Something wasn’t right; I could hear a banging noise and it felt like someone was rocking the bed back and forth. James likes to joke every once in a while, but why would he do that when we needed to get up early for work? Panicked, I groped in the darkness for my glasses and flicked on the light switch. I turned back towards the door as the shaking got stronger, the door was banging back and forth in the door frame and the mirror was flying back and forth against the wall. What was happening? It felt like the house was falling off the hill – or worse, crumbling to pieces around us. The grumbling sound was getting louder. Finally it clicked. “James, I think it’s an earthquake!”
I flung myself out of bed, following James, not having a clue what to do. I followed him into the corridor, I thought we were aiming to get out of the house and onto the street – when suddenly, the shaking stopped. Our flatmates were in the hallway. “Are you ok?” we asked each other. Soon afterwards our neighbours downstairs came up to check that everyone was alright. We shared our fear as we all came to grips with what had just happened, before slowly looking around the house to inspect the damage. Luckily, the only damage to our home was a fallen computer screen (which still works!) and a fallen air freshener.
This earthquake lasted two whole minutes and resulted in two fatalities. It struck close to Culverden, which is near the tourist towns of Hanmer Springs and Kaikoura on New Zealand’s South Island, about 95km from Christchurch. It is the largest earthquake since the 7.8 magnitude quake that hit Dusky Sound in 2009, however because Fiordland is so sparsely populated, the damage was minimal. Named the Kaikoura earthquake, this quake was in fact made up of two individual earthquakes, and from what I understand, the first one set the second one off. These are some of the most complex earthquakes ever recorded^. According to GeoNet:
The quakes hit one after the other and were each a different type of seismic shift. “Our reports indicate that the combination of these two quakes lasted two minutes, with the most severe shaking around 50 seconds.” One of the quakes appeared to have been a ‘strike-slip’ event, a vertical fault which moves horizontally. The other was a ‘thrust fault’, where older parts of the earth’s crust are shoved up through the earth on top of newer layers.^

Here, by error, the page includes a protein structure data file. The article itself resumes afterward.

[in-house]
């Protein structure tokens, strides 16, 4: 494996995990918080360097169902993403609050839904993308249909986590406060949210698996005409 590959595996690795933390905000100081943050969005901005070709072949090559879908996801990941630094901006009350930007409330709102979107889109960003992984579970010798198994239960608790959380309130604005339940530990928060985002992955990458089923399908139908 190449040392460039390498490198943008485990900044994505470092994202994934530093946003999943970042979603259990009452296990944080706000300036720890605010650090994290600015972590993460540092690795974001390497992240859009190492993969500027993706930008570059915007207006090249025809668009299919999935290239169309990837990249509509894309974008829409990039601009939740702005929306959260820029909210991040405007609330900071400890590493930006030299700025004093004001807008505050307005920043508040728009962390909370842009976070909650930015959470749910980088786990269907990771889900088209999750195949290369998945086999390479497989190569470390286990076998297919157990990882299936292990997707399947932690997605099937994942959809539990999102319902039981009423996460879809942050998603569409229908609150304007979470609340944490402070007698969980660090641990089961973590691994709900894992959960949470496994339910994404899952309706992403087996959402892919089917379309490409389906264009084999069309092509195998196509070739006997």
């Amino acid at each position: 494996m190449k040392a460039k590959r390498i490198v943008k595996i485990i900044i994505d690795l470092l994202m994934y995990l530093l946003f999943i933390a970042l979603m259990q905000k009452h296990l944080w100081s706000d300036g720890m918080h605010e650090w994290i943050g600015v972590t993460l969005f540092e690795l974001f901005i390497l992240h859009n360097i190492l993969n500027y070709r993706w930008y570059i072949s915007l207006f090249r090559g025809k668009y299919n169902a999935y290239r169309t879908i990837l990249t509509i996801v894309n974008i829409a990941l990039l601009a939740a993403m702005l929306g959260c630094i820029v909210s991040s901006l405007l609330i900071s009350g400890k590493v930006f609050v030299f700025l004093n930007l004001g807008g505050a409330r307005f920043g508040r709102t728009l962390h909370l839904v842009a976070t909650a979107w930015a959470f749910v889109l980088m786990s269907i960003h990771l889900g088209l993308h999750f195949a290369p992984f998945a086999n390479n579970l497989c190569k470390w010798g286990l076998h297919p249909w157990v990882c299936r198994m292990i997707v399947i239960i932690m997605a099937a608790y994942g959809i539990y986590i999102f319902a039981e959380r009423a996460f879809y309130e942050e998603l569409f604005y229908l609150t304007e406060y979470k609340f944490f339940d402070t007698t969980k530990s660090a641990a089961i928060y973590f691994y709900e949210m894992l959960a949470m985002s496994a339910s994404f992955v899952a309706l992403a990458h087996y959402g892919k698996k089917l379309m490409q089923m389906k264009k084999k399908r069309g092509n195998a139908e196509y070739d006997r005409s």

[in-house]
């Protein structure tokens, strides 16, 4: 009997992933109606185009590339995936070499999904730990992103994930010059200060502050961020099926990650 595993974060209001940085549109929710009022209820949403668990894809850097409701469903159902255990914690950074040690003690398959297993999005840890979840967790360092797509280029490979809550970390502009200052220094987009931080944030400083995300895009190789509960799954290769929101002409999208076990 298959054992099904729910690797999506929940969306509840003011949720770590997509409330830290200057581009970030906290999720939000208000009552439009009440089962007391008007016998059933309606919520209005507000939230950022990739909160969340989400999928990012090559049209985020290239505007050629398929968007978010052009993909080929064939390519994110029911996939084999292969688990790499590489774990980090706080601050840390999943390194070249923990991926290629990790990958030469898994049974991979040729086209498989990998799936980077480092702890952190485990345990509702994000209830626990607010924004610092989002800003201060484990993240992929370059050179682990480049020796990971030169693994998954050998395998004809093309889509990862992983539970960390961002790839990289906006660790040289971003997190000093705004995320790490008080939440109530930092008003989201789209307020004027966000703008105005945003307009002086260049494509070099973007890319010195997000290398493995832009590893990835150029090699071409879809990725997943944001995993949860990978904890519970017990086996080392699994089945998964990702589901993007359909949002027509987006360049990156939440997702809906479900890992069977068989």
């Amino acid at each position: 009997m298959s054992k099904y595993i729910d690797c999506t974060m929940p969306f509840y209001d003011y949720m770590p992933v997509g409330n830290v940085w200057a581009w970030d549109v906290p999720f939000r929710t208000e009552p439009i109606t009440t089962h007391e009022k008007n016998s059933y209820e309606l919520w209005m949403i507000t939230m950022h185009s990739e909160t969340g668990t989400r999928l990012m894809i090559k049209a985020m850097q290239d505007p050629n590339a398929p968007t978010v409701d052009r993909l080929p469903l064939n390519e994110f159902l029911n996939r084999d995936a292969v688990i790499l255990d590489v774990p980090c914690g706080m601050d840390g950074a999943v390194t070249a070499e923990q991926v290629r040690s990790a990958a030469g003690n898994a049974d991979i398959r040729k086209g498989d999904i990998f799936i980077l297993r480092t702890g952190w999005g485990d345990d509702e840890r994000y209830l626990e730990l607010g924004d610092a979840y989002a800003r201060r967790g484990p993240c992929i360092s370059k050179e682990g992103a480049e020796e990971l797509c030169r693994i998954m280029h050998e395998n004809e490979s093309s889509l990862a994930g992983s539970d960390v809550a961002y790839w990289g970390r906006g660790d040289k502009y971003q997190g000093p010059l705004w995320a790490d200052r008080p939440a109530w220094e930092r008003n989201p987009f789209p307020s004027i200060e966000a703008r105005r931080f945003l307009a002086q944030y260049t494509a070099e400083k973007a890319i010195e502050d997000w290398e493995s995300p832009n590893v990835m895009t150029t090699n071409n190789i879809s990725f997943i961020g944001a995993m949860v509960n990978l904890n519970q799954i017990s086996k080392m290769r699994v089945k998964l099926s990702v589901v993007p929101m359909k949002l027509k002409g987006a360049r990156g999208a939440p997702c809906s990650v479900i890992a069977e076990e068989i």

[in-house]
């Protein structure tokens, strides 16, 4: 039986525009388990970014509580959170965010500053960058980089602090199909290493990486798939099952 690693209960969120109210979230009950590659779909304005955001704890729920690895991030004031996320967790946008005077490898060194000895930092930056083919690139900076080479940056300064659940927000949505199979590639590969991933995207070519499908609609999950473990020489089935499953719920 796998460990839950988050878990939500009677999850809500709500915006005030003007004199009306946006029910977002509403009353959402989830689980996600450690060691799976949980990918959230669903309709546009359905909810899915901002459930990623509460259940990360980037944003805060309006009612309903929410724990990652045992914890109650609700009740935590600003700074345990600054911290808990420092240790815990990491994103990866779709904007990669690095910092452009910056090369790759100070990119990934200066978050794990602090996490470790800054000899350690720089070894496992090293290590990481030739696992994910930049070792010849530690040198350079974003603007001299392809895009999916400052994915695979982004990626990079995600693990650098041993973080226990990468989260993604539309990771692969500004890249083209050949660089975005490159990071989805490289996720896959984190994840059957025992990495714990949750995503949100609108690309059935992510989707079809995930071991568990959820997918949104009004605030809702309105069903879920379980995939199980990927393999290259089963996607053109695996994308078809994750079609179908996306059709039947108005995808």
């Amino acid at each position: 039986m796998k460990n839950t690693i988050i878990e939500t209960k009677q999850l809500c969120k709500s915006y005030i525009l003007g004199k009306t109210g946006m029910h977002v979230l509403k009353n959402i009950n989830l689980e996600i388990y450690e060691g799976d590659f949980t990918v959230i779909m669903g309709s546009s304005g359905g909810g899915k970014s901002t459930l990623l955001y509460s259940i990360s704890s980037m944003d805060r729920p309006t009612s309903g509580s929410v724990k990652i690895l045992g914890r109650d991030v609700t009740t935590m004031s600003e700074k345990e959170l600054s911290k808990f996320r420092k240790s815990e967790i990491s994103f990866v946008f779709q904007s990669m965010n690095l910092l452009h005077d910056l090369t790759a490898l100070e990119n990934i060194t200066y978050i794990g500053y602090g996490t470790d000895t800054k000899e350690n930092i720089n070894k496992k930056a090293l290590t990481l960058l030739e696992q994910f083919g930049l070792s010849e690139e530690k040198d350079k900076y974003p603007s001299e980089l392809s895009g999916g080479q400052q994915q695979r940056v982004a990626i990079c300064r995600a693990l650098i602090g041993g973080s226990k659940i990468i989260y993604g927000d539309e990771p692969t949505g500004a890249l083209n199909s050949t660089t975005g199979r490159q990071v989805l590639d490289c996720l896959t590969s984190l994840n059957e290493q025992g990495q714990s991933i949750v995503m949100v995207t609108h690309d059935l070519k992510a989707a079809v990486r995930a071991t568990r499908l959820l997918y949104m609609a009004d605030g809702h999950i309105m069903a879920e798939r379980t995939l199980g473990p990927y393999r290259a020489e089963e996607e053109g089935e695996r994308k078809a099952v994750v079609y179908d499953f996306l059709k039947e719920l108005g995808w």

Most earthquakes are the result of rupture on a single fault plane. But the twin quakes led to the rupture of at least six faults.^
Next came the tsunami warning. If an earthquake goes on for over a minute, or is so strong that you can’t stand up (of which this was both), anyone living in a tsunami-prone area should evacuate to higher ground. Families packed up into cars and fled to the top of Mount Victoria, or to the hilly suburbs like Kelburn, where we live, and slept in their cars or in friends’ houses. There is no tsunami siren in Wellington and the wave reached a height of around half a metre, however the city was kept awake that night in anxiety of what was to come.
The morning after the quake, I woke to find an email advising me not to go into work. Our offices were closed for three days, whilst assessments of the buildings were made and necessary relocations of office equipment carried out. Whilst our house was unscathed, the city centre didn’t do so well.
Whilst the CBD opened on the Tuesday, over the course of the week, Wellington would come to find that there was more damage than met the eye. Ferry crossings were halted due to damage to the wharf, and flights were stopped. A number of apartments were evacuated as they were uninhabitable, with ceilings caving in and stairwells being unsafe. A building on Molesworth Street is being deconstructed this week, following reports that it was deemed unsafe. Statistics House suffered damage that will take up to a year to repair^. Cordons were put up in place around numerous areas, including Featherston Street, one of the city’s busiest. And just when we seemed to be getting somewhere, the car park by Reading Cinemas on Courtenay Place was evacuated for fear that it was going to collapse.